Again the service in the Le Marius restaurant was faultless. English menus and explanations of regional dishes were offered. A champagne produced by the owners of the hotel is also available and a nice touch. Having finished the delicious meal we were offered a digestif. Not wanting to stay in the restaurant we were able to have drinks in the ground floor salon where the staff kindly tended bar until we were ready to go to bed.

Things to do in Aube
Quad biking/Off Road Driving
The quadbiking unequivocally matched the best champagne experience. I have been quadbiking a couple of times before and was expecting the usual guided tour around a smallish area or a circuit. My expectations were truly surpassed. The tour is tailored according to your skill and our guide judged ours well. On our two and a half journey our speed gradually increased further and further, and we travelled through villages, vineyards and stunning forests. The panoramic views of the La Cote des Bars Vineyard are beautiful.
Champagne Festival - 24-25 July 2010
Every year villages in the region take it in turn to host the Champagne Route Festival. For an extremely reasonable 8 Euros you purchase a champagne flute which comes with a 20 page brochure providing information on the featured champagne houses, and most importantly vouchers to fill your flute with a free glass of champagne at each house. As well as around 30 cellars opening their doors to the public, street entertainment, exhibitions and gourmet dinner can be experienced as well. Every year the festival is extremely popular and accommodation in the surrounding villages have been known to be fully booked up to 9 months in advance. Thoughts to finding accommodation once there is advised against.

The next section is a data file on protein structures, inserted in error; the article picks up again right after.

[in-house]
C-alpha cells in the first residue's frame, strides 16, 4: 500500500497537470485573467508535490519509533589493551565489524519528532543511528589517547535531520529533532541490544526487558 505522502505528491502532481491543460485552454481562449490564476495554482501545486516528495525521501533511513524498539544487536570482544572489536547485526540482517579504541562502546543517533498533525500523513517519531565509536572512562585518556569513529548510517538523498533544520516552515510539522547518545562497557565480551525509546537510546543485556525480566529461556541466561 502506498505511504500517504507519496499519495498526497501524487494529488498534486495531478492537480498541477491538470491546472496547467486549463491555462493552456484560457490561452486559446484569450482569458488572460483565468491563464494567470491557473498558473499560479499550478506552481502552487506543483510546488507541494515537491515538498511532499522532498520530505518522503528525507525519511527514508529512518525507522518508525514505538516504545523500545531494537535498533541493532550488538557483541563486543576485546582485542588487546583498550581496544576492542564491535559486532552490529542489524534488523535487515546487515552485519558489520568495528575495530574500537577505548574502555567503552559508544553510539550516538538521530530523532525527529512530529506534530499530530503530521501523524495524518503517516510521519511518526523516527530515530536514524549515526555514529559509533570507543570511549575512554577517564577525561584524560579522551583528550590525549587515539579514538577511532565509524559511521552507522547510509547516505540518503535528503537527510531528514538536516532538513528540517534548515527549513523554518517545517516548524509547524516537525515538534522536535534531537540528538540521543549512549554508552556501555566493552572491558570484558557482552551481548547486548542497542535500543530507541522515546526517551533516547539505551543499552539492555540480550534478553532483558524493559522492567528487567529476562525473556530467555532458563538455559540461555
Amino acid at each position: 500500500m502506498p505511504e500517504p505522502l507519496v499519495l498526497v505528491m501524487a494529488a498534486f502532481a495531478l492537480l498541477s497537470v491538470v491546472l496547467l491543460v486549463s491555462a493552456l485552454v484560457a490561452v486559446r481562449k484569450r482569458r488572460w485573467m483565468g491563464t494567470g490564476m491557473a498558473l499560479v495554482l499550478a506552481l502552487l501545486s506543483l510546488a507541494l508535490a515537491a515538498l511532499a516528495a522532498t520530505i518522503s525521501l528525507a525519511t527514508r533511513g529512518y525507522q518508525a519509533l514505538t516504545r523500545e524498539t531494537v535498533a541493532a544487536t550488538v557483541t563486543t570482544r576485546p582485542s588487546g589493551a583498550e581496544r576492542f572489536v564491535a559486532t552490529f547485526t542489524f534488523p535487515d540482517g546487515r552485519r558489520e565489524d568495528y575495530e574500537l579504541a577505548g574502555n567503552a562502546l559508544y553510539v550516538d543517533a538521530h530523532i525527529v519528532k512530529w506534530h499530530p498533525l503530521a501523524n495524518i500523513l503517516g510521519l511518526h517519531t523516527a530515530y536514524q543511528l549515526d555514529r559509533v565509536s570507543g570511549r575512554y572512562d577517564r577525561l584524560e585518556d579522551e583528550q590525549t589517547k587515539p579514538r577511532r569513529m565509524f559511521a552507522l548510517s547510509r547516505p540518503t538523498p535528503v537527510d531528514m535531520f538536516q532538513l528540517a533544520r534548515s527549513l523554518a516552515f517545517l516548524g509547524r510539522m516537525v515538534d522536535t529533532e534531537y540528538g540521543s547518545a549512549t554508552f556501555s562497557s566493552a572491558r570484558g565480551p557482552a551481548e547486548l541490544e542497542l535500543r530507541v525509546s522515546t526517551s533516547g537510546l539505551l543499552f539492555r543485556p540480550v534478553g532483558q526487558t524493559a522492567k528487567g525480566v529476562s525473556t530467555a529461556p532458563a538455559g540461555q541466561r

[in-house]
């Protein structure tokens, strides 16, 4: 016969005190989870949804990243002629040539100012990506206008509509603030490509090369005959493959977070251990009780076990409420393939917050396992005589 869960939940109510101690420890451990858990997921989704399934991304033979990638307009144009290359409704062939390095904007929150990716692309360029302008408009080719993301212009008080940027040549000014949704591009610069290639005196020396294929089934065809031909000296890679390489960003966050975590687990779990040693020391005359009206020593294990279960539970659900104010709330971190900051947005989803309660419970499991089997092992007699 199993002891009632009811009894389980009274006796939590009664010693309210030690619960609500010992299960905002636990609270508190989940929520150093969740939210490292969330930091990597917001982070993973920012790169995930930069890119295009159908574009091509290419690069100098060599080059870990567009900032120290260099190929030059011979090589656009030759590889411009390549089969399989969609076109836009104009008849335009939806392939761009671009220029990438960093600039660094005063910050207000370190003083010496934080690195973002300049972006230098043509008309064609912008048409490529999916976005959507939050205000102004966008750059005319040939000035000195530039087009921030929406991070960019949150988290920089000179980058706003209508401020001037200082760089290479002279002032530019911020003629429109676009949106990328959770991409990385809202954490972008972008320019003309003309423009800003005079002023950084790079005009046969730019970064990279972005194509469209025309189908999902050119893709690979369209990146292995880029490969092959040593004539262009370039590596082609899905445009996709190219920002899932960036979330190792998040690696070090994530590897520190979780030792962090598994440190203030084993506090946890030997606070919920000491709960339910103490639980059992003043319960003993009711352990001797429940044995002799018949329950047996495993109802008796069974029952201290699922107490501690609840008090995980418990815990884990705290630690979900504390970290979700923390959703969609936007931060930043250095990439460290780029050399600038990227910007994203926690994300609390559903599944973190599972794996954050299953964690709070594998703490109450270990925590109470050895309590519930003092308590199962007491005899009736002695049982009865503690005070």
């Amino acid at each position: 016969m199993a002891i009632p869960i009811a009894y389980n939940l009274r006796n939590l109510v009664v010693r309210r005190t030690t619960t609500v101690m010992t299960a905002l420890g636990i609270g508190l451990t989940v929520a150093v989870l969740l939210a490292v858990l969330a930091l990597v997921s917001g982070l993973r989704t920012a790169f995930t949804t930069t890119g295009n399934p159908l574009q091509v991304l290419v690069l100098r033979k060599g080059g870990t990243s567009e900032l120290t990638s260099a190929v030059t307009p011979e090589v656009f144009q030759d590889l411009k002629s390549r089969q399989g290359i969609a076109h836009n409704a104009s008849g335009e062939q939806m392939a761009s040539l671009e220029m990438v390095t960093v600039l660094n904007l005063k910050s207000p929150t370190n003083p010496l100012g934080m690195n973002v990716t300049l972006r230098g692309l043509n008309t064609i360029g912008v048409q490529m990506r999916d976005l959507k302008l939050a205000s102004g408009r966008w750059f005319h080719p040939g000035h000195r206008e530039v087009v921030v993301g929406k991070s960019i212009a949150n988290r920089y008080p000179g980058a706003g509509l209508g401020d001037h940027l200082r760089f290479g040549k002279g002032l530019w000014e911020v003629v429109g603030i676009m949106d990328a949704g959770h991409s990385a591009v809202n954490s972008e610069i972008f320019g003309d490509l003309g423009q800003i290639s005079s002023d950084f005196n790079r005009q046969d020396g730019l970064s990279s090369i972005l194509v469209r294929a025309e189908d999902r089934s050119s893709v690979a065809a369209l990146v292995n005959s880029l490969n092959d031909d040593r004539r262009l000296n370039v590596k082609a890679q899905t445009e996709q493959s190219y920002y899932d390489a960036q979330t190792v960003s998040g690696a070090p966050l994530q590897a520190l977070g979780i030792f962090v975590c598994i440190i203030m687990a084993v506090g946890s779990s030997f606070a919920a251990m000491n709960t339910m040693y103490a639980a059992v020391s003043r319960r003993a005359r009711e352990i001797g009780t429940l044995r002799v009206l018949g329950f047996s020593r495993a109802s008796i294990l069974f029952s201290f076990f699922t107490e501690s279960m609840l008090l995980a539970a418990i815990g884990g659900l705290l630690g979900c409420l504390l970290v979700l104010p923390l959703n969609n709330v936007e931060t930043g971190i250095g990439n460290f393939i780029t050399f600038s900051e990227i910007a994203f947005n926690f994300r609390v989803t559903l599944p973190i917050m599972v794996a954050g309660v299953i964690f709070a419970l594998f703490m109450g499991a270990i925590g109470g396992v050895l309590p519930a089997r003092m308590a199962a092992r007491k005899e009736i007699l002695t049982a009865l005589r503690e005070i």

Clairvaux Abbey

Clairaux Abbey is a Cisterian abbey founded at the beginning of the 12 century. It has gone through many change over the centuries. Clairvaux Abbey started out as a monastic abbey where monk lived in silence to one then of ostentation and finally it transformed into a working prison, which was functioning until the early 1970’'s. Today there is actually a working prison adjacent to the abbey holding up to
Photo credit: Abbaye_de_Clairvaux_H__GAUD_CDT_AUBE

150 prisoners. Walking through the old abbey conjours up scenes from an old movies and you can imagine a guard watching from the high watch tower as prisoners walk around the exercise yard.

Du Cote Des Renoir (All about the Renoirs)
Due to open September 2010
Renoir’s wife was from Essoyes who went to Paris to work as a seamstress. She met Renoir, became Renoir’s model and then his wife. He lived there for a short while and had a studio there. He fell in love with the area and many of his paintings are of the local girls and use the surrounding scenery. It now belongs to his great-granddaughter Sophie who used it as a holiday home. The village of Essoyes is getting ready to transform and show how the village played a part in Renoir’s life and painting. There will be exhibitions and personal effects on show.

Champagne Jargon – need to know facts
• Made from three types of grapes;
Pinot Noir – a black grape which has an aroma of red fruit, strength and body
Pinot Meunier – a black grape which makes for “well rounded” assemblages
Chardonnay – a white grape which gives finesse and favours lengthy storage because of it aroma and freshness
• Brut is the amount of sugar which goes into a Champagne
• Cuvee – the blend of grapes
• Appellation – The protected title under which wine can be sold and tells you where the grapes are from.

Getting There
Driving from Paris – 1 hr
Driving from Reims via A26 motorway – 1 hour
From London via Paris Eurostar & TGV (french high speed train) - 4 hours

Executive Traveller 2003